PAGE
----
Presentation Authors: Brenton Winship*, Daniel Wollin, Evan Carlos, Chloe Peters, Durham, NC, Jingqiu Li, Singapore, Singapore, Russell Terry, Kohldon Boydston, Glenn Preminger, Michael Lipkin, Durham, NC
Introduction: Moses technology is a Holmium:YAG laser pulse delivery system shown to minimize stone retropulsion. This may allow laser lithotripsy at higher power, however power and heat production are proportional and temperatures over 43C - the threshold for cellular death - may be achieved during ureteroscopic lithotripsy. While prior in vitro studies have shown the importance of irrigation and laser activation time, the impact of laser pulse type on temperature has not been evaluated.
Methods: A flexible ureteroscope was placed in a 36cm, 13Fr ureteral access sheath inserted into a full 250mL bag of saline to simulate a normal caliber ureter, renal pelvis reservoir, and antegrade irrigant flow. A thermocouple was placed adjacent to the tip of a 365Âµm laser fiber fired for 30 sec at 0.6J/6Hz, 0.8J/8Hz, 1J/10Hz, 1J/20Hz, and 0.2J/80Hz at constant irrigation pressure of 100mmHg. We tested 2 runs per setting at short pulse (500Âµs), long pulse (1200Âµs), Moses-contact and Moses-distance. The mean temp change was recorded with 6Â°C above baseline as a threshold for potential injury (as body temp is 6Â° below 43Â°C).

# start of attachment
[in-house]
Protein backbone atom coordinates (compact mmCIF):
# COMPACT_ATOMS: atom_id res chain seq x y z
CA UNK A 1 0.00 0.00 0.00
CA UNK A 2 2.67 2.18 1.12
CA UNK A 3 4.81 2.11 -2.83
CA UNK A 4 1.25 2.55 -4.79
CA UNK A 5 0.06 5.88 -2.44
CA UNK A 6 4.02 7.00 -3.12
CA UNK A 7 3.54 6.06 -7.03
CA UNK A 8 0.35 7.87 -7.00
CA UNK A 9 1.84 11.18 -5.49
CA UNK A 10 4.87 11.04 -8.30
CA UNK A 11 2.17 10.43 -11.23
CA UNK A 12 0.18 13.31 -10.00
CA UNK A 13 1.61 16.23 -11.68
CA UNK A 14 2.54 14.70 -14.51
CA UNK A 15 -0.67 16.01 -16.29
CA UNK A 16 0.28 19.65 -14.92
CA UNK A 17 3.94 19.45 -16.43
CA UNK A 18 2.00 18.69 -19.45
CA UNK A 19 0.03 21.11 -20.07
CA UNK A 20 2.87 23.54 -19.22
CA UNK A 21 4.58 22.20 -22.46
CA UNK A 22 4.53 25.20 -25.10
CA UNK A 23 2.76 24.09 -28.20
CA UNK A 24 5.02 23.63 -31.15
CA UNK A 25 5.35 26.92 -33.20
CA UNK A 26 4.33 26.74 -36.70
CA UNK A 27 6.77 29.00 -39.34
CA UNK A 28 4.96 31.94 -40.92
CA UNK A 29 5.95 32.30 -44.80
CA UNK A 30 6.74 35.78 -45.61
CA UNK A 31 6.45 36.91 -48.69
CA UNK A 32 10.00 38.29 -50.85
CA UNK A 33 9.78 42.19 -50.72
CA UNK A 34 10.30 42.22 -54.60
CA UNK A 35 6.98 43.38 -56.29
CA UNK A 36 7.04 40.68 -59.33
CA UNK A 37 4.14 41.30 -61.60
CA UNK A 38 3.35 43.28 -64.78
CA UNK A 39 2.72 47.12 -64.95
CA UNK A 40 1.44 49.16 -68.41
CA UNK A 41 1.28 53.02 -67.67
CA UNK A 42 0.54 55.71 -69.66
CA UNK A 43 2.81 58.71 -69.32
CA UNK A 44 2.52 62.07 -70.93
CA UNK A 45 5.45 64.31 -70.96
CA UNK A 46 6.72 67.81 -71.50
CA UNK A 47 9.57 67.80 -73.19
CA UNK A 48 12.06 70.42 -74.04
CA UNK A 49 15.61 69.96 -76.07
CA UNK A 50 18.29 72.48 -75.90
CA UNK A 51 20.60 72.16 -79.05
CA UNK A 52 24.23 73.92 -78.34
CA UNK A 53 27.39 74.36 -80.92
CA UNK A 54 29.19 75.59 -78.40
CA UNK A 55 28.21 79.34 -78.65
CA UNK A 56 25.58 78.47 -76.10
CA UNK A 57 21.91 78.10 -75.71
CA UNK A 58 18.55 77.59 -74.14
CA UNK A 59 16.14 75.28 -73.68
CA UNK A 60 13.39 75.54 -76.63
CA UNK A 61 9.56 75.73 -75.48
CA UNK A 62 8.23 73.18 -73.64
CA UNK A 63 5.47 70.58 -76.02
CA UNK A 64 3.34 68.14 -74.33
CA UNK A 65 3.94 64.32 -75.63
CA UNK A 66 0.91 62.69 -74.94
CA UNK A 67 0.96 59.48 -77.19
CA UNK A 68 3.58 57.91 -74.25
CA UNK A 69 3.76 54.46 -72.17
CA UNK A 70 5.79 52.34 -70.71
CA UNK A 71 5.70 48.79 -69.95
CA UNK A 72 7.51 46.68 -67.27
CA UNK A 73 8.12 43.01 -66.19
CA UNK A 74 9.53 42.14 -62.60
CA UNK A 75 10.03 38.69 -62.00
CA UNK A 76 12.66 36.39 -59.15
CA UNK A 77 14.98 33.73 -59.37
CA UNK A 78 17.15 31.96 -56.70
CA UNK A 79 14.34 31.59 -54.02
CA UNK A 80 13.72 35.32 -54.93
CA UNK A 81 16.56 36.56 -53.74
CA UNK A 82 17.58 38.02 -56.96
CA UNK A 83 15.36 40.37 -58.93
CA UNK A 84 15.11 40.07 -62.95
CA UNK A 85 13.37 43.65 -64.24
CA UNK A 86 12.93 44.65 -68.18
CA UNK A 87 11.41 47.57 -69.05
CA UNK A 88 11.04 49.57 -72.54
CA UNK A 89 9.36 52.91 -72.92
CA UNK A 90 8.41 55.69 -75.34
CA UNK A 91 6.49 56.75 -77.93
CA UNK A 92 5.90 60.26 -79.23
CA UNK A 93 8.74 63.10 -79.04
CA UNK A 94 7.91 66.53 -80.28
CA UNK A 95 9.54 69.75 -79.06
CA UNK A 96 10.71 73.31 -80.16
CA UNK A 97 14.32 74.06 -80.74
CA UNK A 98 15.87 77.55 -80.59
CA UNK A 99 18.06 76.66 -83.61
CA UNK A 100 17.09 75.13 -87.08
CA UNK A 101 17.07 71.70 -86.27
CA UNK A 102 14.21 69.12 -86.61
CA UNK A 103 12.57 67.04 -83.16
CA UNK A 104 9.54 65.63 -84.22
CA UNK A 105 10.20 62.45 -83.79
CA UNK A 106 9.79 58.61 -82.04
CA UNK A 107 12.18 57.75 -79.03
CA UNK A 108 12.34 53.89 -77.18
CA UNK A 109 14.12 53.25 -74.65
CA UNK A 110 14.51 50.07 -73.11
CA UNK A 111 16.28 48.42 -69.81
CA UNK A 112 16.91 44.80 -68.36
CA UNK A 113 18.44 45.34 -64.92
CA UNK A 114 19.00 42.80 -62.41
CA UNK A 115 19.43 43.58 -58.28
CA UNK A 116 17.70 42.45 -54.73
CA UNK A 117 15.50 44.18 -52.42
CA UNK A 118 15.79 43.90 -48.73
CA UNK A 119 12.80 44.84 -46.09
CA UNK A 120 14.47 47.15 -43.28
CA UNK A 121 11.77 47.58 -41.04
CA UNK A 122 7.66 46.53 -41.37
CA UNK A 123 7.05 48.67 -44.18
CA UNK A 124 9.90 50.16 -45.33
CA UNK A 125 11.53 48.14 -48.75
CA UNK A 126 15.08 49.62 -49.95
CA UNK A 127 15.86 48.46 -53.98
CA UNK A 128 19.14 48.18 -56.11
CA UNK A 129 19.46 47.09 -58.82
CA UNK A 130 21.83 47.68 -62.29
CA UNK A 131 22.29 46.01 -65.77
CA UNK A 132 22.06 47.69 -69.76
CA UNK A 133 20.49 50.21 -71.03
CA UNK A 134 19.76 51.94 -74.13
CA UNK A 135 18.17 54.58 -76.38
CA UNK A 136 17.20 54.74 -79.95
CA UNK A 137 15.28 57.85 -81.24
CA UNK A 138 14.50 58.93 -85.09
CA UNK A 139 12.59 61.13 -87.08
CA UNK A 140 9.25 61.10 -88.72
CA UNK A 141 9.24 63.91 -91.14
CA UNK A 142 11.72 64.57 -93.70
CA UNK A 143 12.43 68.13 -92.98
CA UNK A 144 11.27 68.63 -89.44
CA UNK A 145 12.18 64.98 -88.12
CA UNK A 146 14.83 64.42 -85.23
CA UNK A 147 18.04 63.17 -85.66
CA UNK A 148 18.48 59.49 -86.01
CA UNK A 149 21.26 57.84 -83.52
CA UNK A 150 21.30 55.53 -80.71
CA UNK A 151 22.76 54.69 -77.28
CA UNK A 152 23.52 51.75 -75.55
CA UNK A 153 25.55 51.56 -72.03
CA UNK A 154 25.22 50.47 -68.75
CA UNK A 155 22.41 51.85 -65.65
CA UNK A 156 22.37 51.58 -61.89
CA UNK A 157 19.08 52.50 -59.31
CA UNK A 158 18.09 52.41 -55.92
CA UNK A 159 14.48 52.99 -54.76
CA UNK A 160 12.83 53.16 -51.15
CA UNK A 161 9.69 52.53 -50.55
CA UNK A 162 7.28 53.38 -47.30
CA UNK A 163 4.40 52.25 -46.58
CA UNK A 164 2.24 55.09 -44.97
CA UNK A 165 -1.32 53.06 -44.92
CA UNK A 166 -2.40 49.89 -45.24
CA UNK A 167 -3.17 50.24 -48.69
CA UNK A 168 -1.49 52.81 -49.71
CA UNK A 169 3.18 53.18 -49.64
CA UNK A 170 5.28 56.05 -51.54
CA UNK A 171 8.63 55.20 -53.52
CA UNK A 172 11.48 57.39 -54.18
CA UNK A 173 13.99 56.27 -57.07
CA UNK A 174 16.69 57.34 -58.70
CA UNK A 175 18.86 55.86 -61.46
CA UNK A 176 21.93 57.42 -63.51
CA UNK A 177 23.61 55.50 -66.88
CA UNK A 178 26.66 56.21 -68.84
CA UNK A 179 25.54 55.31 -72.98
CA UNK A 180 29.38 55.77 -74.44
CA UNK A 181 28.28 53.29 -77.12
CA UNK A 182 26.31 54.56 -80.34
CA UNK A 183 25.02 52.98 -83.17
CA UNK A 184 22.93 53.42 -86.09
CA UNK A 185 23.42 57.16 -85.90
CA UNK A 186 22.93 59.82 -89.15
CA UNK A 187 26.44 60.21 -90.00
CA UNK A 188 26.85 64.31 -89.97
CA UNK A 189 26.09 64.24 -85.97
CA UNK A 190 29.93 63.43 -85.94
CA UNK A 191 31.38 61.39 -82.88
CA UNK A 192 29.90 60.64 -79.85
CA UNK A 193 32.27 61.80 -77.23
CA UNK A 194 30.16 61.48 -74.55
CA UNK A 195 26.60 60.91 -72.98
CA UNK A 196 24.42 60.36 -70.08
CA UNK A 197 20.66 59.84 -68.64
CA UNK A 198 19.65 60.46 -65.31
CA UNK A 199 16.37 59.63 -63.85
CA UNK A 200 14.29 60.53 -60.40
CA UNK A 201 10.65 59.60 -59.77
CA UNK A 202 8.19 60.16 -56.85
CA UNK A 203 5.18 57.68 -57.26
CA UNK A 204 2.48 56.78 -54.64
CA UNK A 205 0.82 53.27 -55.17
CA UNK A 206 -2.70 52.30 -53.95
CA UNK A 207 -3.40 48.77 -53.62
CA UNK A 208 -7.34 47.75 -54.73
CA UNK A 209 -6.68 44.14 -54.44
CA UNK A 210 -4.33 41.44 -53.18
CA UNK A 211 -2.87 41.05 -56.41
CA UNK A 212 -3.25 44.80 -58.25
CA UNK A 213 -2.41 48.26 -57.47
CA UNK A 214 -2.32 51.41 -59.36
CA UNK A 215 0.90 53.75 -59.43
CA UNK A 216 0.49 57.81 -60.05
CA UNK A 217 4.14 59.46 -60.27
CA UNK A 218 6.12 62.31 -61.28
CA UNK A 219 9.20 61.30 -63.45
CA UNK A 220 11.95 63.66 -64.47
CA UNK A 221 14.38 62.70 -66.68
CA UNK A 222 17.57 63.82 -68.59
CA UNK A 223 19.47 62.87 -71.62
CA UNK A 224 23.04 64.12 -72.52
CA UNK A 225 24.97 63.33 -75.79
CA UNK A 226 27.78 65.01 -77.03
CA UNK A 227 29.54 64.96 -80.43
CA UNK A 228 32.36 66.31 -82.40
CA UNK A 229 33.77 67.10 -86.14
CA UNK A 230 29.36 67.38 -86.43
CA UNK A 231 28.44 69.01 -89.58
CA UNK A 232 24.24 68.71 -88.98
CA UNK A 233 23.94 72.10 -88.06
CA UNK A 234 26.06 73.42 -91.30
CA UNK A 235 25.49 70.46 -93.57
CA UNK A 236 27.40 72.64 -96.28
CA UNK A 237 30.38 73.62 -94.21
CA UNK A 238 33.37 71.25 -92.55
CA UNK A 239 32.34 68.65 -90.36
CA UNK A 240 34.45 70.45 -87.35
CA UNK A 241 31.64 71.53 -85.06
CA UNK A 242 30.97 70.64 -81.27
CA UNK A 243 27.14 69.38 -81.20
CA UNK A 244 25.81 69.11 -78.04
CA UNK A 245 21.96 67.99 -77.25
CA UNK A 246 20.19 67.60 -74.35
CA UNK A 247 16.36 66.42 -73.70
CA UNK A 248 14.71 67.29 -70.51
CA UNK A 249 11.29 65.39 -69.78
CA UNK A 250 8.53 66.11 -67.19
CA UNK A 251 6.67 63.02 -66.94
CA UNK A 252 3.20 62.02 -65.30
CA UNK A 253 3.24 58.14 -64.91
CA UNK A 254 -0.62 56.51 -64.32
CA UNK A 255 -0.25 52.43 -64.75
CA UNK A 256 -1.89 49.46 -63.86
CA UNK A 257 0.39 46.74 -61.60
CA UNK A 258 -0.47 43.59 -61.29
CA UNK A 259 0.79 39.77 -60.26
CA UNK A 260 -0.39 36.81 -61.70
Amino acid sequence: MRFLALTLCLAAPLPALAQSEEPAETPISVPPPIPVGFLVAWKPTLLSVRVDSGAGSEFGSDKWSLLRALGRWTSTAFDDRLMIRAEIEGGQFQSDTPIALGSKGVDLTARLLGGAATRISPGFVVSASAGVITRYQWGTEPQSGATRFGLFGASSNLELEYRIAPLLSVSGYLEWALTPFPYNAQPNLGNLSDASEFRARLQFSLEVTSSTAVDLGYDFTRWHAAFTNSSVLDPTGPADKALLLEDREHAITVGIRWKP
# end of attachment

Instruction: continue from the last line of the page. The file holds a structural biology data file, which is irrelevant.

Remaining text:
Results: The mean temp change from baseline at 0.6J/6Hz remained under 6Â° and was similar across all pulse types. Long pulse created significantly greater temp increases relative to all pulse types at 0.8J/8Hz and 1J/10Hz. Both Moses settings produced temp changes similar to short pulse at these settings. At 1J/20Hz, long pulse and Moses-contact produced greater temp increases relative to short pulse. At 0.2J/80Hz, all pulse types produced similar temps relative to short pulse, however Moses-contact was significantly warmer than Moses-distance. Long pulse and both Moses settings achieved temp changes over 6Â° significantly faster than short pulse at 0.8J/8Hz, 1J/10Hz, and 1J/20Hz. At 0.2J/80Hz all pulse types surpassed 6Â° over baseline at similar rates. (Figure)
Conclusions: Laser pulse type impacts the production of potentially dangerous intraureteral temps during lithotripsy. Long pulse produced the greatest and fastest temp increases. Moses settings produced similar temp increases to short pulse at 0.8J/8Hz and 1J/10Hz, although time to surpass 6Â° above baseline was similar to long pulse. Both long pulse and Moses have been shown to reduce stone retropulsion. Moses may confer this advantage with decreased heat production.